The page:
According to the latest figures from the mining lobby group, more than 15,000 positive cases have been identified in the industry and more than 160 have died.
The council said the industry's test rate was 10.48%, compared with South Africa's 6.3% and the global 6.7%.
The council's senior executive public affairs and transformation Tebello Chabana said last week it had been important for companies to access testing capacity "where and when they needed it".
"To this end, the minerals council engaged with a wide range of testing laboratories to establish capacity and ensure access to expanded capacity," Chabana said.
"We are very confident that this approach has made a very substantial difference, not only in ensuring greater testing capacity for mining employees but more broadly in South Africa."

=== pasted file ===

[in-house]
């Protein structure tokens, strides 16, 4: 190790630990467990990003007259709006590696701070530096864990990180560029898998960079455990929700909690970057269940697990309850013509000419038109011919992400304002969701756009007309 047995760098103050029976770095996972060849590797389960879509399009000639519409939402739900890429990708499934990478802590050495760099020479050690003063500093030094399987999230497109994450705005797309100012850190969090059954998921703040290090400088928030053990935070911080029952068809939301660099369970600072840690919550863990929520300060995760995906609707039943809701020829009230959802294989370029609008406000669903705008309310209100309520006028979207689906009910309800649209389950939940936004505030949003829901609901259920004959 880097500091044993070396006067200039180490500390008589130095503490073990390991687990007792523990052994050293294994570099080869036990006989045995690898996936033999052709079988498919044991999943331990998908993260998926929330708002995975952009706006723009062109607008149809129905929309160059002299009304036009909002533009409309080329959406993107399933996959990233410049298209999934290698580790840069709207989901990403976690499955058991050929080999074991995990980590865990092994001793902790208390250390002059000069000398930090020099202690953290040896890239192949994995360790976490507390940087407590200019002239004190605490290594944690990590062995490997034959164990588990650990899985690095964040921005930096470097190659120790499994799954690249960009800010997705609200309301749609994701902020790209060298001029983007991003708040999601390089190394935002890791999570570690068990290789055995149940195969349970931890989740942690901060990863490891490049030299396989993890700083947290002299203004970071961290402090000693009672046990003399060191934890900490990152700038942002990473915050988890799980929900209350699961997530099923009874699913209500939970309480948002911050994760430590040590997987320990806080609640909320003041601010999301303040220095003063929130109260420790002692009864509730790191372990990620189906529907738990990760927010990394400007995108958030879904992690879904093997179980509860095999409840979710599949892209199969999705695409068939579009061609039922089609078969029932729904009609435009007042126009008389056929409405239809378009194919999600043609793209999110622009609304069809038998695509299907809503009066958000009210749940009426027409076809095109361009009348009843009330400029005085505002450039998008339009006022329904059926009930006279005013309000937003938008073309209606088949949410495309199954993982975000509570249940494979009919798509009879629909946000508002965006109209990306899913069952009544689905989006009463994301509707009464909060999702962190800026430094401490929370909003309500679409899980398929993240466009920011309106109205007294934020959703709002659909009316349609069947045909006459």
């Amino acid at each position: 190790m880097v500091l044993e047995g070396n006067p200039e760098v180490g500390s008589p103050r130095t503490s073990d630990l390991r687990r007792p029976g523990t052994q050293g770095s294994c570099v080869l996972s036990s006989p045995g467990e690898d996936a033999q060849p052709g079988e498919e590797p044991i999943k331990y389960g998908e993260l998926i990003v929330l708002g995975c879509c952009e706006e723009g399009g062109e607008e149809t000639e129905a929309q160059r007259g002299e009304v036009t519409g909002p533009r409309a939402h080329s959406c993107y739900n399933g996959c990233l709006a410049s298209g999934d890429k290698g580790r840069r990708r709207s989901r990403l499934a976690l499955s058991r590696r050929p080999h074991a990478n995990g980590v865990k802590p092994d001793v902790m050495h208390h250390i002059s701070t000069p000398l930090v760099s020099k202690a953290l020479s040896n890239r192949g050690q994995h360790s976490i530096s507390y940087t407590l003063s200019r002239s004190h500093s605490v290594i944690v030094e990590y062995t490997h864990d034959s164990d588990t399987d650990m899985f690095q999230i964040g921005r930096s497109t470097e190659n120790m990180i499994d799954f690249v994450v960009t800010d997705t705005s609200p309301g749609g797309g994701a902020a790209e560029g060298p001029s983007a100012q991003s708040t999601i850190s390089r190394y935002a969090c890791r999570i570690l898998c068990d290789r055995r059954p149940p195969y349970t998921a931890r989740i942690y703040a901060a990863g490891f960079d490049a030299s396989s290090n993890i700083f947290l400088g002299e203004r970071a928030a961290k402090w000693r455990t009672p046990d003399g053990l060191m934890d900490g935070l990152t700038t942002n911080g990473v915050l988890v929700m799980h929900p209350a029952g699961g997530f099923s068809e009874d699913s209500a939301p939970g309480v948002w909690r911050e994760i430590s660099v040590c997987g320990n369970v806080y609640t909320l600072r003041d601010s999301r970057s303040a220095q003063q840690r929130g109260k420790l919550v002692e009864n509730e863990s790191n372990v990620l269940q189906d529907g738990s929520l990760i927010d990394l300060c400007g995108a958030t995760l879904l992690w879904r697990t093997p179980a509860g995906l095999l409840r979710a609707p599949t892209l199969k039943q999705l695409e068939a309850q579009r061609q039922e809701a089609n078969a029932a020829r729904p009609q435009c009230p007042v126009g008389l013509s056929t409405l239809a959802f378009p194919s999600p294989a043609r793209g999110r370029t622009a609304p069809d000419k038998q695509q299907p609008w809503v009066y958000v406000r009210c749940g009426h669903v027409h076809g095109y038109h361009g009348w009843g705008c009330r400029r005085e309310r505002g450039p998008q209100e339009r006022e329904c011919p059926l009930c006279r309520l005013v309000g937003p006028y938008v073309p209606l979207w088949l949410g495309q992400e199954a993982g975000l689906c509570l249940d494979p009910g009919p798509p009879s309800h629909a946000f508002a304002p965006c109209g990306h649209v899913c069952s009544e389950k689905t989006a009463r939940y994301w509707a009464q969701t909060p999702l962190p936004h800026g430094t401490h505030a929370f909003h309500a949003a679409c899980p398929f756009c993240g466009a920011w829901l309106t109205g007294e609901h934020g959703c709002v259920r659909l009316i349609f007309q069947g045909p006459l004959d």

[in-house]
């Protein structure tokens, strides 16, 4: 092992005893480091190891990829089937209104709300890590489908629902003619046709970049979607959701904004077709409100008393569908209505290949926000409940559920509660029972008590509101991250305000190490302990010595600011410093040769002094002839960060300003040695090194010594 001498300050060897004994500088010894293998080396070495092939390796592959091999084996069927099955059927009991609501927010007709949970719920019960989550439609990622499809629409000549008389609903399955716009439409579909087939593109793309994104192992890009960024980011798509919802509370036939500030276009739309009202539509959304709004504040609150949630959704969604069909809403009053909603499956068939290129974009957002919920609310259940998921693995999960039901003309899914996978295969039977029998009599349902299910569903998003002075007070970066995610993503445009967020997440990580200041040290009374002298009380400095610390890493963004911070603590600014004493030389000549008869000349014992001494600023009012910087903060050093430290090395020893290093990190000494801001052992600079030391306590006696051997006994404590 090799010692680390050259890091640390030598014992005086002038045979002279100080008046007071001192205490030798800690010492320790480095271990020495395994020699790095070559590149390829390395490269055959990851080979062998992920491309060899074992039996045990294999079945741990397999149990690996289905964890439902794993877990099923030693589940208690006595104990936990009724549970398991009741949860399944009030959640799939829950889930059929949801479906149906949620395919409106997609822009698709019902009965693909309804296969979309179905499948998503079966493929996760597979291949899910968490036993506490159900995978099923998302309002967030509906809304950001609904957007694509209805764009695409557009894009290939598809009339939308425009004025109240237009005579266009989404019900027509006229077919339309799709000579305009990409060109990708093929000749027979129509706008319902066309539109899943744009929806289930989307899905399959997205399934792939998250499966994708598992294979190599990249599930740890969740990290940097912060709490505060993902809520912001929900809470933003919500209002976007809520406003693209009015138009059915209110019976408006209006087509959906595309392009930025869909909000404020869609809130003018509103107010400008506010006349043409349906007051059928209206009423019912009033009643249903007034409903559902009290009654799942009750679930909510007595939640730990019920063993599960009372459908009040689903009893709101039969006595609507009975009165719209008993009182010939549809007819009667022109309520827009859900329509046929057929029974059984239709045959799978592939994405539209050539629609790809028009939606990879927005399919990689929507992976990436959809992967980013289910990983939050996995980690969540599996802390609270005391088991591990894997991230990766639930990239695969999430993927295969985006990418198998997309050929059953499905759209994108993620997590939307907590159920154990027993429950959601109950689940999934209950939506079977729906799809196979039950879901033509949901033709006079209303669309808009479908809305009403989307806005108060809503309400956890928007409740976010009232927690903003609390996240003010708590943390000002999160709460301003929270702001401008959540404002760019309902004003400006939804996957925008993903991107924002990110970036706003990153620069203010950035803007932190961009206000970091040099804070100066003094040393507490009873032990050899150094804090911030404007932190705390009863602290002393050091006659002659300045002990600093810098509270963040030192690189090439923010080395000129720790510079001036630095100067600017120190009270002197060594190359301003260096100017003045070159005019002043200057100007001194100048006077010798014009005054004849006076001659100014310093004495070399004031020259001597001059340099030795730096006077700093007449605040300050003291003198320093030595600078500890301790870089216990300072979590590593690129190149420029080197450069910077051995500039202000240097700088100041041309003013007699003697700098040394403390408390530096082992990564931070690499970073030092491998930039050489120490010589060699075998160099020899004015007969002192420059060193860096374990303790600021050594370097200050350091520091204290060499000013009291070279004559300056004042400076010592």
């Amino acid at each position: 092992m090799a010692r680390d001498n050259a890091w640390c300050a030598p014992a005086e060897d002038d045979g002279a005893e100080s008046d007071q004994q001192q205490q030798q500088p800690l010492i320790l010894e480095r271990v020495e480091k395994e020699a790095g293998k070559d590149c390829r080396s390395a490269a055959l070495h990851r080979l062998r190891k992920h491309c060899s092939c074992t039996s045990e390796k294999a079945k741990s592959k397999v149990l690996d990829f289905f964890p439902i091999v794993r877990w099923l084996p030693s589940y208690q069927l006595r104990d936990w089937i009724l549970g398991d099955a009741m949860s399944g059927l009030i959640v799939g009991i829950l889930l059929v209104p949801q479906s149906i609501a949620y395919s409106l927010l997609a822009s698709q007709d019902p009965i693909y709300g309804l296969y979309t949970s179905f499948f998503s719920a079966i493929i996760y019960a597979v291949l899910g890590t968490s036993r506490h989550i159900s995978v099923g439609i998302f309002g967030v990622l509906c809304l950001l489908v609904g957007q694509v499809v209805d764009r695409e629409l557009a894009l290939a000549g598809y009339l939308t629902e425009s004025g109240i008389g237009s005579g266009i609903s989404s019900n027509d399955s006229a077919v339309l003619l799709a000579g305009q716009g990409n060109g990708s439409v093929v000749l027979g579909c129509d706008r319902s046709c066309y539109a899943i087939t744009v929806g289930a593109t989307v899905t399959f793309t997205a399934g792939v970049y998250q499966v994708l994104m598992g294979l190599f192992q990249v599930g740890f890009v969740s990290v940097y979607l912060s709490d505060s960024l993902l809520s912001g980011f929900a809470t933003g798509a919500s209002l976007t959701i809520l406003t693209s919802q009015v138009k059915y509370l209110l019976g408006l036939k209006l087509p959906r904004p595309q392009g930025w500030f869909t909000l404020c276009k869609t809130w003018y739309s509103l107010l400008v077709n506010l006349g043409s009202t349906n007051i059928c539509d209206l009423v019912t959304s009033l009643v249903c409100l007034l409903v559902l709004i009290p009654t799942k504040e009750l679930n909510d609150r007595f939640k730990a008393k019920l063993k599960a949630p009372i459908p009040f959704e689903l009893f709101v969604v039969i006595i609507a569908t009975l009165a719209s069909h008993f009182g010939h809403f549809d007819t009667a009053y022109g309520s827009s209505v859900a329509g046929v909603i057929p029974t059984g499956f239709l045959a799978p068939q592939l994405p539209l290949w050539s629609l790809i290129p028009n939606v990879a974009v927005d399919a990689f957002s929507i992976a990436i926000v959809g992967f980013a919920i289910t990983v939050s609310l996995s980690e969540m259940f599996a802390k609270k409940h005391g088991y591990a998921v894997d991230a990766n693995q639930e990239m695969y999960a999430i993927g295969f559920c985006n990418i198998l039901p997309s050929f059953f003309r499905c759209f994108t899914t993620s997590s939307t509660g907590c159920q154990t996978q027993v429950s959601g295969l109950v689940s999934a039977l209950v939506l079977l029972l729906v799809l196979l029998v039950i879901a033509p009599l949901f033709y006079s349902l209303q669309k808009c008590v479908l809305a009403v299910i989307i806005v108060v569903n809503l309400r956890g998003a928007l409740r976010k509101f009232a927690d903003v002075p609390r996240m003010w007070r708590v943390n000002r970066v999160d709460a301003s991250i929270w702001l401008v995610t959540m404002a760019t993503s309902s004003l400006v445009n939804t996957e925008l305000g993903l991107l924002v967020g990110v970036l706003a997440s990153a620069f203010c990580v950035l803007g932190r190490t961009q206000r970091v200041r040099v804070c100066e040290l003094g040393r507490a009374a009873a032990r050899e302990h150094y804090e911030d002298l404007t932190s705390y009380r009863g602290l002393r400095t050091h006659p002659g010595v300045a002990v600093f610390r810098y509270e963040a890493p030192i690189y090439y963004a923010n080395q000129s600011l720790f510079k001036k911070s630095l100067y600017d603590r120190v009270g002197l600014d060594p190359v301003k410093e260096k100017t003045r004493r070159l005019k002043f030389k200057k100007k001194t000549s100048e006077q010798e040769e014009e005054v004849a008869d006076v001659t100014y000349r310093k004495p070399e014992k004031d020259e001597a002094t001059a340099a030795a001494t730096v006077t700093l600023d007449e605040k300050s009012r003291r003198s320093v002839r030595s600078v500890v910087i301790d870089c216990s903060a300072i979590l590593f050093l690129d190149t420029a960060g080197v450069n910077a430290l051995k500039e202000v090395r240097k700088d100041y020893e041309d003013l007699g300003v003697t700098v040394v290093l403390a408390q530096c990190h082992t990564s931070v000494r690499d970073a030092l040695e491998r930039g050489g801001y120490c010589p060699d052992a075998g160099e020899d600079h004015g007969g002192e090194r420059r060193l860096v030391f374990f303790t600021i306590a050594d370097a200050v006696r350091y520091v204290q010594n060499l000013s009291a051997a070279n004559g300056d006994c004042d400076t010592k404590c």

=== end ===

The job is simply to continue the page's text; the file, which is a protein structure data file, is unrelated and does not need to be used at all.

Among its members, Seriti Resources and Exxao had established a joint testing initiative, while Glencore Alloys had funded Ndlovu health care group's acquisition of testing equipment.
In statistics released on Friday, the council said the industry had 450,721 employees, of whom 348,637 had been screened.
Of the 47,232 tested, 15,232 were positive, 14,594 had recovered, there were 476 active cases and 162 deaths.
The figures were slightly higher than those provided in an update a day earlier.
The council had said of about 450,000 employees, 338,264 had returned to work.
Mines had been closed earlier this year as part of a nationwide shutdown to stem the spread of the pandemic. They were returning to 100% capacity around mid-year, whille the return of foreign workers had been slower than expected.
South Africa recently had the fifth highest number of confirmed COVID-19 cases globally.
It is now seventh, according to Johns Hopkins University today, with 638,517 and 14,889 deaths.